Pork Ribs Part 2: Fall Off The Bone Is Overcooked!

indoor-ribs11As a BBQ and Grilling enthusiast I am often times told by friends they know how to cook the most awesome ribs.  Many times their description of the meal includes the declaration their ribs are “so tender they fall right off the bone.”   They are eager to share the super secret family recipe with me at the drop of a hat.  More often than not the recipe includes some form of par-boiling ribs.  I’m not a spare rib snob, like some of my friends, I don’t mind using the oven to get a nice finished rib.  As a matter of fact they can come out pretty tasty.  But under no circumstances are pans of boiling water involved.  And just for the record ribs that fall off the bone aren’t tender…they’re overcooked.

A bite of ribs should come off the bone clean with just a little resistance from the meat. If you’ve cooked them so much the bone slides out of the rack of ribs then you’ve cooked them too much, that’s not tender it’s pork that’s close to mush.  Now, I’m all about cooking food the way you and your guests want it.  So if overcooked ribs is what you like just keep cooking them the way you prefer.  But if you’d like to try a different technique that will give you tender ribs that won’t fall apart when you eat them then I’ve got a technique for you.  They’ll have more flavor this way and the flavor won’t be dependent on slathering your ribs with sauce.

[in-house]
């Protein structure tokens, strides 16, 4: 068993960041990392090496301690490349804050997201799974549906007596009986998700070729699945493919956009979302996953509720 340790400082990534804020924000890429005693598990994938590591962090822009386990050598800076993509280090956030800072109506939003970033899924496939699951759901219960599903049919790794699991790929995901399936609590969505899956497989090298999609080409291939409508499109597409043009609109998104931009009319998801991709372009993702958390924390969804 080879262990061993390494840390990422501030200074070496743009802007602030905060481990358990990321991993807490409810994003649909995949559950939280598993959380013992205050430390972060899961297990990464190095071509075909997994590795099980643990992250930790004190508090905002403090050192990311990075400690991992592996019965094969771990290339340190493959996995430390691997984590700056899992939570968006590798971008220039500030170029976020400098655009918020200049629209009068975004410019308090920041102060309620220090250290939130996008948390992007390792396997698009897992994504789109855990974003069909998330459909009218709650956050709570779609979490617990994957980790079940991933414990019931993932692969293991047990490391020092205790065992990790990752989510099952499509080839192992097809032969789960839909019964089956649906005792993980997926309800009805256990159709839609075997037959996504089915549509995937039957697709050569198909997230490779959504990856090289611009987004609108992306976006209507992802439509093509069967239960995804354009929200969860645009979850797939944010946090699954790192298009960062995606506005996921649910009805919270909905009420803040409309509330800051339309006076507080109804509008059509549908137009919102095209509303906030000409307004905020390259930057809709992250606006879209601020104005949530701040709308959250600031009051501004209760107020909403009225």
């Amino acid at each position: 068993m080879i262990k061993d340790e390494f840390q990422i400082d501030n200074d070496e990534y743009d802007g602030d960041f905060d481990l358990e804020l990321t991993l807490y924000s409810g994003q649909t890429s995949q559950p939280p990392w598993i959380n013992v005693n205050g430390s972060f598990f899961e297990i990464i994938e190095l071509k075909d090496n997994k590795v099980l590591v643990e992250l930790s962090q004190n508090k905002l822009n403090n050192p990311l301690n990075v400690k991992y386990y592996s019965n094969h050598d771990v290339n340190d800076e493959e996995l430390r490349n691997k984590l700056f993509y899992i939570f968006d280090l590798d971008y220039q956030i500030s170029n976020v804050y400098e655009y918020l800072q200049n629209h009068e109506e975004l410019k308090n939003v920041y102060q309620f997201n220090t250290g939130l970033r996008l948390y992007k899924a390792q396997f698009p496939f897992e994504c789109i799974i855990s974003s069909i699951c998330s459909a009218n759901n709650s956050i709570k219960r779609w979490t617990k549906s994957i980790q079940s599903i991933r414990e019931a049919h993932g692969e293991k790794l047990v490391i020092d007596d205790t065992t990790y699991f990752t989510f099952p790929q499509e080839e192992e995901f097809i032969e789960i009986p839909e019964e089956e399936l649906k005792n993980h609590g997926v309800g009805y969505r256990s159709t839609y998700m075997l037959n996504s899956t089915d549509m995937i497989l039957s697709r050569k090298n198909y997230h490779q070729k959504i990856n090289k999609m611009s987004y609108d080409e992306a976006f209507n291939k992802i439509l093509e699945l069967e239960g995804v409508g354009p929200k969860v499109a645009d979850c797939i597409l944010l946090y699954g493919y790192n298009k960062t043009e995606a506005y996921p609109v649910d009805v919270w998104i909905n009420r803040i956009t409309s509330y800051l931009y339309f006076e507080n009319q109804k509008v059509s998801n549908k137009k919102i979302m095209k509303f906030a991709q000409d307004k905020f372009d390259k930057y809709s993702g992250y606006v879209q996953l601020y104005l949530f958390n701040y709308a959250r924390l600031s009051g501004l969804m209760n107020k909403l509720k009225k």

This technique, in the BBQ world, is known as they 3-2-1 Method.   Cooking ribs this way takes time, about 6 hours, but it’s worth it.  If you plan a head you can have great ribs for dinner without much hassle.  You can even cook them the day before if it’s easier.


Pre-heat your oven to 225°.  Lay your St. Louis cut ribs out on a rack.  (Details on how to cut a rack of ribs to St. Louis cut can be found here.)


Cover all sides of the ribs with your “rub” of choice.  If you don’t  have a BBQ rub you can make one of your own.  (Download 1,800 BBQ recipes, including many rub and sauce recipes here)  Let the rub sit for a couple of minutes and then rub it into the pork.  There’s a reason it’s called rub, massage the seasoning into the ribs.  Some cooks like to coat the ribs with a layer of plain yellow mustard prior to the rub.    The thought behind this step is the mustard will help the rub adhere to the pork.  I’ve tried it and don’t really notice a difference, but some excellent rib cooks swear by it.  You can’t taste the mustard when it’s all done.


Put the ribs into the oven, at 225°, set your timer for 3 hours and then go do something else.  Seriously, don’t even open the the door to the oven for three hours.  If you’re looking…you’re not cooking!


After three hours your ribs should look something like this.  You’ll start to get a little pull back on the rib bones and a “bark” should start to form.


Lay out a sheet of foil and put a layer of honey on the foil.  Make sure the foil is big enough to completely wrap your ribs up in a tight package.   Sprinkle a little of the rub you used in the beginning over the honey.


Lay your rack of ribs, meat side down, on the honey covered foil.